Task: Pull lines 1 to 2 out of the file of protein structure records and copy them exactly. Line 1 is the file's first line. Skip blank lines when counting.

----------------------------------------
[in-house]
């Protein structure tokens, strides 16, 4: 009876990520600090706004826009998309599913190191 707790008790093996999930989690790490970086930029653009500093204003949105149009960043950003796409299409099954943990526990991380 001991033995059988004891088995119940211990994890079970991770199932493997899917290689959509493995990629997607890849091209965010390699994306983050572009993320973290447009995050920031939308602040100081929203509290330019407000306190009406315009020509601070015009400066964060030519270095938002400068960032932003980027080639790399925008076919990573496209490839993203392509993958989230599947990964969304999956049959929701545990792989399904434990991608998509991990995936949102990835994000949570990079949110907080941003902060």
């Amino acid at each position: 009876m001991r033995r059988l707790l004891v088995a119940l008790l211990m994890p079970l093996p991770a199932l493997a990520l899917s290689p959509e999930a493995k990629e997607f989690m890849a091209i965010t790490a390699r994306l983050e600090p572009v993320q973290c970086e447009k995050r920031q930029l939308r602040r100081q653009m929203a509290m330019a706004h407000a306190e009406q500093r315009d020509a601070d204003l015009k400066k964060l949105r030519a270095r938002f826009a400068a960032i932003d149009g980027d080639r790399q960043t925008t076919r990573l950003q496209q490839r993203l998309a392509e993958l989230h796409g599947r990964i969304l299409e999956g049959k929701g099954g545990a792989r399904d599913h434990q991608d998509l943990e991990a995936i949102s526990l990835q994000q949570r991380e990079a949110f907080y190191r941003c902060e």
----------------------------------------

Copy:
[in-house]
């Protein structure tokens, strides 16, 4: 009876990520600090706004826009998309599913190191 707790008790093996999930989690790490970086930029653009500093204003949105149009960043950003796409299409099954943990526990991380 001991033995059988004891088995119940211990994890079970991770199932493997899917290689959509493995990629997607890849091209965010390699994306983050572009993320973290447009995050920031939308602040100081929203509290330019407000306190009406315009020509601070015009400066964060030519270095938002400068960032932003980027080639790399925008076919990573496209490839993203392509993958989230599947990964969304999956049959929701545990792989399904434990991608998509991990995936949102990835994000949570990079949110907080941003902060």